Topical Review - Computational Methods
Machine learning potentials for extended systems: a perspective
Universität Göttingen, Institut für Physikalische Chemie, Theoretische Chemie, Tammannstr. 6, 37077, Göttingen, Germany
2 Engineering Laboratory, University of Cambridge, CB2 1PZ, Cambridge, UK
Accepted: 5 July 2021
Published online: 19 July 2021
In the past two and a half decades machine learning potentials have evolved from a special purpose solution to a broadly applicable tool for large-scale atomistic simulations. By combining the efficiency of empirical potentials and force fields with an accuracy close to first-principles calculations they now enable computer simulations of a wide range of molecules and materials. In this perspective, we summarize the present status of these new types of models for extended systems, which are increasingly used for materials modelling. There are several approaches, but they all have in common that they exploit the locality of atomic properties in some form. Long-range interactions, most prominently electrostatic interactions, can also be included even for systems in which non-local charge transfer leads to an electronic structure that depends globally on all atomic positions. Remaining challenges and limitations of current approaches are discussed.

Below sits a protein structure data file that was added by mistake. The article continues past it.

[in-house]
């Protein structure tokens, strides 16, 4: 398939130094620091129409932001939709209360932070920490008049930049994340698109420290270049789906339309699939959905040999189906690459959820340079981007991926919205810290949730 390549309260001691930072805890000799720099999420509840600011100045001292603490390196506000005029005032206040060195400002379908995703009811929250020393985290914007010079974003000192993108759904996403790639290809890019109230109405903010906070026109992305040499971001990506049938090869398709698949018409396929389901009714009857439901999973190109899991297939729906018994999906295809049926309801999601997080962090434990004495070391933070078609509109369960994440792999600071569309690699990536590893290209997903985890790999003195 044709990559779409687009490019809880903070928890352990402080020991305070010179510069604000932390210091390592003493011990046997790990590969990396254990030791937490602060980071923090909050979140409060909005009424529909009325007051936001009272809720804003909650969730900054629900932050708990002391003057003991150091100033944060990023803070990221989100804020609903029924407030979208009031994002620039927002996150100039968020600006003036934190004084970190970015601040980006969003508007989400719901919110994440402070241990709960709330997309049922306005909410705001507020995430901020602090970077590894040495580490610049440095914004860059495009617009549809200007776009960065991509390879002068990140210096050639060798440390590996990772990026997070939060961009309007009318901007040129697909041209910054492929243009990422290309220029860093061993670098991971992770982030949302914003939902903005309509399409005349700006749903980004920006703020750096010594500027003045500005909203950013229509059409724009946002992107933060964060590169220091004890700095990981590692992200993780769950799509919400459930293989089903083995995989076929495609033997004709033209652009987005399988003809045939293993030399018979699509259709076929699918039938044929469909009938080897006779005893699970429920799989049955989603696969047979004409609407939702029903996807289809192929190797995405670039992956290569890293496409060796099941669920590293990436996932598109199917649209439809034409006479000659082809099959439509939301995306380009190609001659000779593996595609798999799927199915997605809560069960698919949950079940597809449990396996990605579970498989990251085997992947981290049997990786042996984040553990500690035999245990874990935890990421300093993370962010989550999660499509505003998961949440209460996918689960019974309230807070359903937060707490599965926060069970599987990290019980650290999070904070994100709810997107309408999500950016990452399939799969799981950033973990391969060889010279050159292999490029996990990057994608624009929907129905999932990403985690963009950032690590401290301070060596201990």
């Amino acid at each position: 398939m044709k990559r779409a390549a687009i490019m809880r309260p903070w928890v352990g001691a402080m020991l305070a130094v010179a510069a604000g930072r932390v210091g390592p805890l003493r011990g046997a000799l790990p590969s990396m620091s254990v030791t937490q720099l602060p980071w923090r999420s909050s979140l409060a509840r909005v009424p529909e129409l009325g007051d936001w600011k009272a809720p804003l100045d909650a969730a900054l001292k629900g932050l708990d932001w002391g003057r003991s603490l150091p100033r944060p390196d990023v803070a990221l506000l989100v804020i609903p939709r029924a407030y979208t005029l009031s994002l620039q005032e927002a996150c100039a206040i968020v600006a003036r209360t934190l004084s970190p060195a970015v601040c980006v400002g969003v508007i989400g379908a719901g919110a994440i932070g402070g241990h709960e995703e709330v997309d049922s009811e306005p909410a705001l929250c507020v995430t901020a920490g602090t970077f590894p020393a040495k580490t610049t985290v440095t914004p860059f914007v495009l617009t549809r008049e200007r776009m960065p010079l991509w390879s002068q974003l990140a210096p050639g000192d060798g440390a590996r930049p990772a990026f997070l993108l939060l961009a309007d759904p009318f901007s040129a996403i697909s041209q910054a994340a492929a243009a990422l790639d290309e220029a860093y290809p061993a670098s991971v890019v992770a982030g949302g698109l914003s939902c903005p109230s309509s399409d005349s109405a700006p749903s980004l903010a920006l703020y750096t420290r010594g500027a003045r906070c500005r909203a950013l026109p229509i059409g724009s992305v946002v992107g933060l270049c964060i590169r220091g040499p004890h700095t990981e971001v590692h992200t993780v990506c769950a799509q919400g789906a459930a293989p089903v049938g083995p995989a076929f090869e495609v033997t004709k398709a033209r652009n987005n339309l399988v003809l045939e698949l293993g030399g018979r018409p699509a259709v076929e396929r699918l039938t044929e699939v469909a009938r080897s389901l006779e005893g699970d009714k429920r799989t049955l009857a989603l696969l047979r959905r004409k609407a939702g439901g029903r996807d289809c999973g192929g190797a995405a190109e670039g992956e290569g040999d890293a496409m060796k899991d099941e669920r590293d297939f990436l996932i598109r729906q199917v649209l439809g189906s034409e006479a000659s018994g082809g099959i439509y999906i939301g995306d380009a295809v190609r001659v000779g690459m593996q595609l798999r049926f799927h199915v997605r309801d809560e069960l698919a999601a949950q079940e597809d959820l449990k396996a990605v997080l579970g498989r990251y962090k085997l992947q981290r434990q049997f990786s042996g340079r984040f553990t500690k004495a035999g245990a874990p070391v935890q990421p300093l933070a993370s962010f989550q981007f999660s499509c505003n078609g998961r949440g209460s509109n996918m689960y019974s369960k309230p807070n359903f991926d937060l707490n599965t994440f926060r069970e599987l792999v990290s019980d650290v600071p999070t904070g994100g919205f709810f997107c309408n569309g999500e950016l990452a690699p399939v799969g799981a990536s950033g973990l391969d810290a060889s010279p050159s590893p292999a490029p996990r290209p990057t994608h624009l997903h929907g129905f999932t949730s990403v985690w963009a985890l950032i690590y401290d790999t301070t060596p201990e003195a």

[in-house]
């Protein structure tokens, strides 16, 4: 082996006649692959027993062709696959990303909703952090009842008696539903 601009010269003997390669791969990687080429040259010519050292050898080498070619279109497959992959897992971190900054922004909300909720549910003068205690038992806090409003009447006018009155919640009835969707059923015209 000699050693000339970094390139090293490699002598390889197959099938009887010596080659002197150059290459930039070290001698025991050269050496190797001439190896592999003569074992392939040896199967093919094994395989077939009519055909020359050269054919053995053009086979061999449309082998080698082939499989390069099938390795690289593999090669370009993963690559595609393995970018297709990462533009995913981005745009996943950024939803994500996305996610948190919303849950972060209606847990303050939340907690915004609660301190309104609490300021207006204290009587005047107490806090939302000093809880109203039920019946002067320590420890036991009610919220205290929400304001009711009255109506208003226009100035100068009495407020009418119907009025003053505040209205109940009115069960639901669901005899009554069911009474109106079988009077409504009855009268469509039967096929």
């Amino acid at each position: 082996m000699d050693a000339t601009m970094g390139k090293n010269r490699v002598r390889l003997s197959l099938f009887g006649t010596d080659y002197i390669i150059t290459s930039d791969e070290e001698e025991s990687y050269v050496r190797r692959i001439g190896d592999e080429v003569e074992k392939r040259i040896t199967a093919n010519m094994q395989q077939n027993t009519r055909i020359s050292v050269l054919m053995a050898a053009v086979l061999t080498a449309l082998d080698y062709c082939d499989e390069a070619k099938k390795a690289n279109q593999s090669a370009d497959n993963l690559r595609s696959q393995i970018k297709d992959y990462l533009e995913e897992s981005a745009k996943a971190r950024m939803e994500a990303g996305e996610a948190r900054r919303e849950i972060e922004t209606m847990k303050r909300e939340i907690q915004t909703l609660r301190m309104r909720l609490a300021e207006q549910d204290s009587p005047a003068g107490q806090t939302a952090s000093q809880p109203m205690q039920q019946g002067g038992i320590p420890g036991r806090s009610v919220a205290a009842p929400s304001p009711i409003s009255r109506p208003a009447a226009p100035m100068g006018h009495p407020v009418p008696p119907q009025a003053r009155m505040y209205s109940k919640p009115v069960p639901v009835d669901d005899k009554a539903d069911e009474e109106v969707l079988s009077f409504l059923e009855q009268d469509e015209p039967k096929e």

© The Author(s) 2021
Open Access This article is licensed under a Creative Commons Attribution 4.0 International License, which permits use, sharing, adaptation, distribution and reproduction in any medium or format, as long as you give appropriate credit to the original author(s) and the source, provide a link to the Creative Commons licence, and indicate if changes were made. The images or other third party material in this article are included in the article’s Creative Commons licence, unless indicated otherwise in a credit line to the material. If material is not included in the article’s Creative Commons licence and your intended use is not permitted by statutory regulation or exceeds the permitted use, you will need to obtain permission directly from the copyright holder. To view a copy of this licence, visit http://creativecommons.org/licenses/by/4.0/.